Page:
Is it ok if I start an opinion composition with the word 'Indeed'?

I was just wondering, is it's OK to begin an opinion composition with the word 'Indeed' in the first sentence? For example: Indeed I believe people's consumerism is one of the main causes for our ...
1
vote
1answer
25k views

Is it correct to start a sentence with “with” in English?

Is it correct to use with at the beginning of a sentence? Here's an example sentence: With the development of the economy, living standards improved. To my eyes this looks unnatural; I would ...
1
vote
2answers
203 views

Can I start a text with “While”?

I know it’s OK to start sentences with While, but is it OK to start a text with it? For example: While electron-electron correlations and interactions are crucial in the descriptions of atoms and ...
2
votes
1answer
21k views

“Yet” at the beginning of a sentence

Can one use "Yet" at the beginning of a sentence as follows? Yet, he came late. Is this grammatical?
1
vote
1answer
201 views

Is it correct to start a sentence with “Ad question one…”?

I'm pretty sure I've read "Ad question one..." in the sense of "Addressing question one..." before, but the only usage on the web I find is by someone with a Hispanic name and m-w.com doesn't seem to ...
4
votes
4answers
20k views

Can I start a sentence with “Whereas”?

The sentence is supposed to be contradicting a previous situation explained thoroughly in the precedent paragraph. The contradiction is on the same subject (in the past/now). Can the sentence be ...
1
vote
1answer
647 views

Acceptability of the phrase “While yet others” in formal English

Is it acceptable to use the phrase "While yet others" at the start of a sentence in formal English? Are there any alternative phrases that I could use? To put this into context, I wish to write ...
3
votes
1answer
10k views

Use of a comma after “during” at the beginning of a sentence [closed]

What is the rule regarding the use of a comma when the word "during" appears at the beginning of a sentence? During church the child whimpered incessantly. During church, the child ...
0
votes
2answers
3k views

Upper or lowercase letter if name at the start of the sentence? [duplicate]

Possible Duplicate: How do you capitalize a proper noun such as “iPhone”? Capitalization of names that begin lowercased, at the beginning of a sentence I have a product that is called ...
-5
votes
5answers
9k views

If you're starting a sentence with “and” or another conjunction, must you follow the conjunction with a comma?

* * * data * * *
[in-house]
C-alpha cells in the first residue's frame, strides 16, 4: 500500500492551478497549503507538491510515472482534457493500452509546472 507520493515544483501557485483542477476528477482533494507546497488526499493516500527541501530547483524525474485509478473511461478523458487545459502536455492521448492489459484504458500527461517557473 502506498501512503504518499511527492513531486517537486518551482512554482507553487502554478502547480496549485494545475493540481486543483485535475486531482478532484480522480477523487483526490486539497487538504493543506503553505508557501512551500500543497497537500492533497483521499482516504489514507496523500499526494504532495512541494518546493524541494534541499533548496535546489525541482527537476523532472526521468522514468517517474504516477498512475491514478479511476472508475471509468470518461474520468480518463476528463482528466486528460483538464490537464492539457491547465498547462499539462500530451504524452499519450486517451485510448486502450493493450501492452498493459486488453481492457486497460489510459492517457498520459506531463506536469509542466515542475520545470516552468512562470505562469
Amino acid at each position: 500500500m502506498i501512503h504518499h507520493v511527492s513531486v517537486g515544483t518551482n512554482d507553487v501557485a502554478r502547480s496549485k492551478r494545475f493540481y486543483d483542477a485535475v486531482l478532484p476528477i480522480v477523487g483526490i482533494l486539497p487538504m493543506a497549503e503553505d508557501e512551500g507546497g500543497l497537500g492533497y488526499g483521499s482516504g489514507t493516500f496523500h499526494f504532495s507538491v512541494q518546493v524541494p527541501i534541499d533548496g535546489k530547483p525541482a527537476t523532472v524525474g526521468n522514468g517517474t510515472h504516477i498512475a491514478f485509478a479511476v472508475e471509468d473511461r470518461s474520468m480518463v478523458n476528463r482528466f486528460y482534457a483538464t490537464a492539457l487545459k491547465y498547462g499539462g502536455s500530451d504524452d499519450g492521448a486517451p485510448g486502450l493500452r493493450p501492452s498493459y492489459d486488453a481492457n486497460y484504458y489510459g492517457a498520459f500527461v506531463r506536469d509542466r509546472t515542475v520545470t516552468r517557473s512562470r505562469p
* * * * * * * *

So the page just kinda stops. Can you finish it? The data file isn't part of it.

When I was a kid, I was always told that starting a sentence off with "and" was improper. However, now it seems as if the consensus amongst members of the English cartel is that it is totally ...
0
votes
2answers
833 views

Can a sentence start with “ due to”

I think a sentence cannot start with due to. But if i need to say due to this thing something is happening how can I say it? How can I write the following sentence correctly? Due to the changes ...
0
votes
2answers
508 views

Word order with “just” and “only” meaning “merely”

Marking a German student's test I have encountered the following problem: The relationship between the two adolescents is one-sided. Just the boy really feels something, the girl hates him. Can ...
-2
votes
2answers
3k views

Starting a sentence with “apparently” [closed]

Can one start a sentence with the word apparently? For example: Apparently he did not pay him back. I know that one should not start a sentence with because, but what are some words that one ...
1
vote
1answer
149 views

How to avoiding starting with “it is”? [closed]

I have a sentence fragment I must make into a sentence: Late August at the Los Angeles Zoo. I use this sentence to begin a story. I really do not want to use “it is” though, because “it is” ...
1
vote
1answer
4k views

“Upon” at the very beginning of a sentence

Can a sentence begin with upon? Or should it be changed to on? For example: Upon a decrease in temperature... [Is this grammatical?] On a decrease in temperature... [What about this?]
2
votes
2answers
4k views

How to avoid starting sentence with “And” and “But”? [closed]

A lot of times my sentences start with "And" and "But" and they tend to run long. I read a lot of news articles and blogs and have not seen many sentences starting with conjunctions, but I don't seem ...
1
vote
3answers
667 views

Is it grammatical to omit the subject from “I did my work”? [duplicate]

Possible Duplicate: Is it acceptable to begin a declarative sentence with “Am”? Is it correct to start a sentence with did. Did my work. instead of I did my work. ...